So...ANYway. At this point the shutter works so I glue it back together and check focus with ground glass. Seems to be perfect! But, another problem...I destroyed the interior parts of the camera when I was cutting. When you cock the shutter, it totally lets a bunch of light into the interior of the camera. There is a piece on top that block light, and a shield for the sides that blocks light, as well. In this shot, along the sides...light shines through that gap, so it has to be covered yet allow the shutter to slide.

I had to reconstruct all of these parts with plastic. I don't have any photos of this process because by this time I wasn't having fun anymore and just wanted to be done with it. So, yeah, I did finish it...

Ugly! Did I forget to mention that I dropped the camera on the floor, bending the front of the lens? Doesn't affect anything other than the looks. And I lost the front skin...must have thrown it away, or it became a cat toy and is under the couch. But....does it work better than it looks? My first test shot with 664:

Leaky! I took it inside and shined a flashlight all around the inside and couldn't find any leaks. I figured it was my baffling system I built out of plastic, but it seemed to be light proof. Put some Fuji FP-100C in and took another shot...

Still leaky! Looks better cropped, of course. works! Focus seems to be spot on. Just that pesky lightleak. Another shot with ID-UV.

It was at this point that I painted the camera black in hopes that it would fix the mysterious leak. This morning, I took it out again for a few more test shots.

Argh! Leaks! After looking at it in the dark multiple times and finding nothing, I realized that it couldn't be the had to be the Polaroid back. And it was...leaking from the dark slide slot. So a piece of tape over the opening fixed the problem. No more leaks!

So, it works. A few thoughts. The bottom is cut off (which is actually the top of the Polaroid). I had this figured out pretty exactly, but when I made the plastic mask, it moved the back down just enough to cut off the edge of the shot. And the ugly edges from my baffling and tape. If I do this again, I will try to keep as much of the original camera intact as possible. I probably spent 20 hours on this total, but that included redoing things, etc. I could probably make another in six hours or so. Not sure if it's worth the time, money and hassle though. But that probably won't keep me from trying again. I'll call this the prototype. GRP.v01!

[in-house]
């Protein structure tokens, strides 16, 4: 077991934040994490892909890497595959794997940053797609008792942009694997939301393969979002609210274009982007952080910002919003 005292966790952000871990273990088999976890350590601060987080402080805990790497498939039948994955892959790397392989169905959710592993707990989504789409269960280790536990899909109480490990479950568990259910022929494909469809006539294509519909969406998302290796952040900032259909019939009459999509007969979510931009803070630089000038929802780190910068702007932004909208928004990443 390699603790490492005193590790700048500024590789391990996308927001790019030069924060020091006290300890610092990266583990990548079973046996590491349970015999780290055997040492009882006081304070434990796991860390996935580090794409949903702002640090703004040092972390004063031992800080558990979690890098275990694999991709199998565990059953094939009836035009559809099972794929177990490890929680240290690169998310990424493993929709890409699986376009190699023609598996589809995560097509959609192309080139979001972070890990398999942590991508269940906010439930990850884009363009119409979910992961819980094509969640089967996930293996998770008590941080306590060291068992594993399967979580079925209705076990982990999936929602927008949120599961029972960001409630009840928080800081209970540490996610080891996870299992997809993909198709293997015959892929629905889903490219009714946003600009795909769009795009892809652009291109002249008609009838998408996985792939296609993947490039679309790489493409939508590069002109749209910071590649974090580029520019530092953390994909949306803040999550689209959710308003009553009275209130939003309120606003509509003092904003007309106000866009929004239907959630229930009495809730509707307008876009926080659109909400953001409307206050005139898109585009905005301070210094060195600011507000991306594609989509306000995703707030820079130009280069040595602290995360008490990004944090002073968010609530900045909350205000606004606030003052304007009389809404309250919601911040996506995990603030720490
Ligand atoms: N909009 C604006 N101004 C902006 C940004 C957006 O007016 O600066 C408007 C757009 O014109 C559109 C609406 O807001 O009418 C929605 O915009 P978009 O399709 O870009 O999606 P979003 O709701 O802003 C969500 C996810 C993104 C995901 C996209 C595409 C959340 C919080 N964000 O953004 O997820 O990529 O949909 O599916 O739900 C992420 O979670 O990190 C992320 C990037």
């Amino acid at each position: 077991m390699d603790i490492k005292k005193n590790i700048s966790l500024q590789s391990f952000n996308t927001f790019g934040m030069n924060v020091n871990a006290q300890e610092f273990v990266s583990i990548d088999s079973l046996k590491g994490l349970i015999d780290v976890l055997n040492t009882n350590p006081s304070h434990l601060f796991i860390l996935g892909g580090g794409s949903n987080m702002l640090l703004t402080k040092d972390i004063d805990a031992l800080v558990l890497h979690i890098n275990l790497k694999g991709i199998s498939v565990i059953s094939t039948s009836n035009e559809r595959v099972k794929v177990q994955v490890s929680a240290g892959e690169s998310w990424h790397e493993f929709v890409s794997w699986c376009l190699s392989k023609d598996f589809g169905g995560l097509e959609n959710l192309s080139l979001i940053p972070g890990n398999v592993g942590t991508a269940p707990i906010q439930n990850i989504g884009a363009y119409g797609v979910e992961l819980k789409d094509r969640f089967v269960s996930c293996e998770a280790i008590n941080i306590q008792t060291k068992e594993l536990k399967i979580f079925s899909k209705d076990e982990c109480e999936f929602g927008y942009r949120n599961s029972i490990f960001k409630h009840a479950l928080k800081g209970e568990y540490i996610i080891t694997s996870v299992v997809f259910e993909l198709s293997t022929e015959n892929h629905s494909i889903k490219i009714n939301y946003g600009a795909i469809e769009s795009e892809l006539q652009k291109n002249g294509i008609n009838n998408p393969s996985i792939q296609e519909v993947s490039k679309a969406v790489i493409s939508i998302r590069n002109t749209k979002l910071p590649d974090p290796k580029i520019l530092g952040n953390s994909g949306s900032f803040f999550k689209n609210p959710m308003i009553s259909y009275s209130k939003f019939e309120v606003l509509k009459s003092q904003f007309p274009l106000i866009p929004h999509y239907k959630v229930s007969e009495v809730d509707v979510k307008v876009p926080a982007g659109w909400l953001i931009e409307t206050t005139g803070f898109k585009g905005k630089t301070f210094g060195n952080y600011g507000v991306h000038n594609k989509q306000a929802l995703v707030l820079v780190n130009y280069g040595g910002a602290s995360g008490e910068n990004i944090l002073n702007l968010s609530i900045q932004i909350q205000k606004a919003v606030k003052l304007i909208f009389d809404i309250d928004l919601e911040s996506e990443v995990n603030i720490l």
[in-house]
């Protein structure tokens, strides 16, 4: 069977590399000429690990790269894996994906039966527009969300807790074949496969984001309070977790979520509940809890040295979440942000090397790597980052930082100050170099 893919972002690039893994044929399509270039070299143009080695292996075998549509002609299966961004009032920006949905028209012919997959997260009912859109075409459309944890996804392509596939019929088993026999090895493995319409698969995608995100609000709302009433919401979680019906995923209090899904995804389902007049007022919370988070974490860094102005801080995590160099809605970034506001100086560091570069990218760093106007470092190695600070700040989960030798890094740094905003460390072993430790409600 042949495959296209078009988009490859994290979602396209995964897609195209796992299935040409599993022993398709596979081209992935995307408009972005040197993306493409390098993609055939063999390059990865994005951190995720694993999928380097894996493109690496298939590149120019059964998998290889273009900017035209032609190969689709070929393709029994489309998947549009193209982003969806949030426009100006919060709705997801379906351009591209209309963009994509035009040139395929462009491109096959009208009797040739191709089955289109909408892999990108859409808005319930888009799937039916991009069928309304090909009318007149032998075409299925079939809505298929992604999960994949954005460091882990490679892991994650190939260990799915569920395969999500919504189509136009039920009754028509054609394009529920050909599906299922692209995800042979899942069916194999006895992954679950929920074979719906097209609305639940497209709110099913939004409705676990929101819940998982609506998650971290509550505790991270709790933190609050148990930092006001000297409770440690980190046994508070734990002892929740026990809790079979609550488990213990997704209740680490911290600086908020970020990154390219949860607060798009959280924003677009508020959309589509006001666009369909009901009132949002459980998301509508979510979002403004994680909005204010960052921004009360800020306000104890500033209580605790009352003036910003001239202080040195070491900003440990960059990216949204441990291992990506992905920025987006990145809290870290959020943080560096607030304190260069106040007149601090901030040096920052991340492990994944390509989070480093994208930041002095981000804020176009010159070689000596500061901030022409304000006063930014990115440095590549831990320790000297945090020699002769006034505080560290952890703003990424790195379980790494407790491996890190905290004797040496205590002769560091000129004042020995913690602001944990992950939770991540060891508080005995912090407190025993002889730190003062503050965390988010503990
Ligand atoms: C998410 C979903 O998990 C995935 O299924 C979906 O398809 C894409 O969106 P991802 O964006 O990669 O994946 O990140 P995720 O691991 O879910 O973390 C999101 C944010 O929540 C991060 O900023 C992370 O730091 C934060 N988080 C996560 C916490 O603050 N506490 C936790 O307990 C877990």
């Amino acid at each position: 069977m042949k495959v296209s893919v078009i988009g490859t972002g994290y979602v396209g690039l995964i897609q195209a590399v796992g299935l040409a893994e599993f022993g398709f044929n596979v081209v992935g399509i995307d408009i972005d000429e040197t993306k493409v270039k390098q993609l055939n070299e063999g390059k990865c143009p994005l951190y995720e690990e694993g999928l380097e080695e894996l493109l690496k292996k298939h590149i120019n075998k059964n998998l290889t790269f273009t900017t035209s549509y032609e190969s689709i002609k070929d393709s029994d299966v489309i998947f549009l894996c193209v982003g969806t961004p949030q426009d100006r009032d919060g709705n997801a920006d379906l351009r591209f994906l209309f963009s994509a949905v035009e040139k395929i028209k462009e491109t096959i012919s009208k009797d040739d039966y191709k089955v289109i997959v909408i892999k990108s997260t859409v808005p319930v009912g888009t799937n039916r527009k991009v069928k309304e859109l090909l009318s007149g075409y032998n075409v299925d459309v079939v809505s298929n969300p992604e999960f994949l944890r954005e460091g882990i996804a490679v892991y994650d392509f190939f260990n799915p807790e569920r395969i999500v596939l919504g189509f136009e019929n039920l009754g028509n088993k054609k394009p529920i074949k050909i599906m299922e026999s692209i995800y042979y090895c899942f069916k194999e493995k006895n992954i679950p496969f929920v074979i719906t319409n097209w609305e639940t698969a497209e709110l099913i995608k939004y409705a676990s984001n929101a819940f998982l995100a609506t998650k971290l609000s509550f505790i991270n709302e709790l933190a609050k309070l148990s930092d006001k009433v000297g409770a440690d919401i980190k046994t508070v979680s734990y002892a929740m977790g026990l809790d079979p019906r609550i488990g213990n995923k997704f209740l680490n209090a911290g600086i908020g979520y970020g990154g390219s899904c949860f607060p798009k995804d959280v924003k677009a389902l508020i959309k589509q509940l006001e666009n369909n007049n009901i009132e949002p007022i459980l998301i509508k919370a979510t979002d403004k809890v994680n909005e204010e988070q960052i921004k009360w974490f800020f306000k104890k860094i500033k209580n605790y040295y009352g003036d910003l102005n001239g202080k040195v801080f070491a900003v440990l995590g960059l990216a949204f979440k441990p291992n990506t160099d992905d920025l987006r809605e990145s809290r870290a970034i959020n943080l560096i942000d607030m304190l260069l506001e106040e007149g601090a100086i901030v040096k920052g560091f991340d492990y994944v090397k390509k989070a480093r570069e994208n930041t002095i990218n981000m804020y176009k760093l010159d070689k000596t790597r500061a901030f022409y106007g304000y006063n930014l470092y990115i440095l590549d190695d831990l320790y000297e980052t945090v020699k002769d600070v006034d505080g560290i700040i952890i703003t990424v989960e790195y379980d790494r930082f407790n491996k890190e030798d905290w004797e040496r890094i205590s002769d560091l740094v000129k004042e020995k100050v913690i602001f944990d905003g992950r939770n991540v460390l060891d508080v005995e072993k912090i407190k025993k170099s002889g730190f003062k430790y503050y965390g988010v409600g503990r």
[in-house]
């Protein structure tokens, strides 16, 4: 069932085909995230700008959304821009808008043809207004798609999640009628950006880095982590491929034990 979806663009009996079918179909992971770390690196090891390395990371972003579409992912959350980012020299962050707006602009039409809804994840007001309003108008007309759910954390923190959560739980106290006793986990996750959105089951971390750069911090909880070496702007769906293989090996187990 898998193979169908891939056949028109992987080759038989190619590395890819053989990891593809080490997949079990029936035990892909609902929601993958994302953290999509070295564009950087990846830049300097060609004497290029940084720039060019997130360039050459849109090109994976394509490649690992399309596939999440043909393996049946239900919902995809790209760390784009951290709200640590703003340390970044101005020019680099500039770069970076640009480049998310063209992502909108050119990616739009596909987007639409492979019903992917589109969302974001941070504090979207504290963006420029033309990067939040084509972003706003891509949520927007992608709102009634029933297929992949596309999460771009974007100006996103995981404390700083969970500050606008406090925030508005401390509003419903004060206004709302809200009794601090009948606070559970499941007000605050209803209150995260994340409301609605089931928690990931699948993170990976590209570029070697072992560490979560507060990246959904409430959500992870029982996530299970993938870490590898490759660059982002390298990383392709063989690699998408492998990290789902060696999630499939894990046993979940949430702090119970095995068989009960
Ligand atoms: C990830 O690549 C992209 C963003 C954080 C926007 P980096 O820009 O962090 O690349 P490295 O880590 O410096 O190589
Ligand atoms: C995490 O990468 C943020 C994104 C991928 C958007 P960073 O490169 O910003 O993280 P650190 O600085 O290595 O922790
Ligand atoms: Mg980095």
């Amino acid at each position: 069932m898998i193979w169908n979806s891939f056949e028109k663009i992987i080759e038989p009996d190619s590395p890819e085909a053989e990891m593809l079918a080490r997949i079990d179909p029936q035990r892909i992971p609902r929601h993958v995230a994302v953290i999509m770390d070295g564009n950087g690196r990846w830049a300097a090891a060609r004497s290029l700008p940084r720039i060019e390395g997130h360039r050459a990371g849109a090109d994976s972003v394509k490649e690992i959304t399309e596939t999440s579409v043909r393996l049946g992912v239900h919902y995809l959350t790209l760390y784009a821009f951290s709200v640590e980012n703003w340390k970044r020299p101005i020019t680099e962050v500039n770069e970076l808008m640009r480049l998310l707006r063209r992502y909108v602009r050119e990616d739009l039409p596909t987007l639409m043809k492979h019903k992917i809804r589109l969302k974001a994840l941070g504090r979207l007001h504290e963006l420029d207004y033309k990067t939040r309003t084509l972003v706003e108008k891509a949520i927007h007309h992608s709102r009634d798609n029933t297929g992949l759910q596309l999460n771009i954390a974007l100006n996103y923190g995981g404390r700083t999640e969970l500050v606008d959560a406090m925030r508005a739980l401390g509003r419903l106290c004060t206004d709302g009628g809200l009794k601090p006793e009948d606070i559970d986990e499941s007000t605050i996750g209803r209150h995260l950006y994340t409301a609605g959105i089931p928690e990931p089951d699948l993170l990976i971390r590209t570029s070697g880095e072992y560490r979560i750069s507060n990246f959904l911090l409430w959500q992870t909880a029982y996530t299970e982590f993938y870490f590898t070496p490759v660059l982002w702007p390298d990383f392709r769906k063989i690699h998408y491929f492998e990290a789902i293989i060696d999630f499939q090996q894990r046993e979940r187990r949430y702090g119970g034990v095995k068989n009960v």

Adios until whenever!

Sunday, September 05, 2010

Fuji and Kodak, together again!

I haven't done a post for awhile, busy writing papers for school and all that. I do have more than one project in mind and in progress. Something I've been wanting to talk about for awhile is Fuji integral instant film, and my experiments with Kodak integral film. I've been trying to work out the best way to talk about this since my experience is my own and probably minimal at best...but it may be interesting by the time I finish writing this up!
So, okay, we've all heard of Polaroid film, and most people think of 600 integral film when they think of Polaroid. It looks like this:

There is also the older Time Zero film that looks the "same" as in it is the same shape. And the newer Impossible Project films, PX 70, PX600 and PX100, that are based on the 600 format. Polaroid made another integral format know as Spectra film. It does not work with 600 style cameras, using...Spectra cameras. It looks like this:

A wider format than 600. The Impossible Project makes a film for these Spectra cameras called PZ 600 Image. While Polaroid films have all been discontinued, these Impossible Project films are available, though finicky and experimental at this early stage. Polaroid also made four more integral formats: Captiva, i-Zone, mio, and Type 300. I haven't used any of these formats, so I don't have anything to say about them!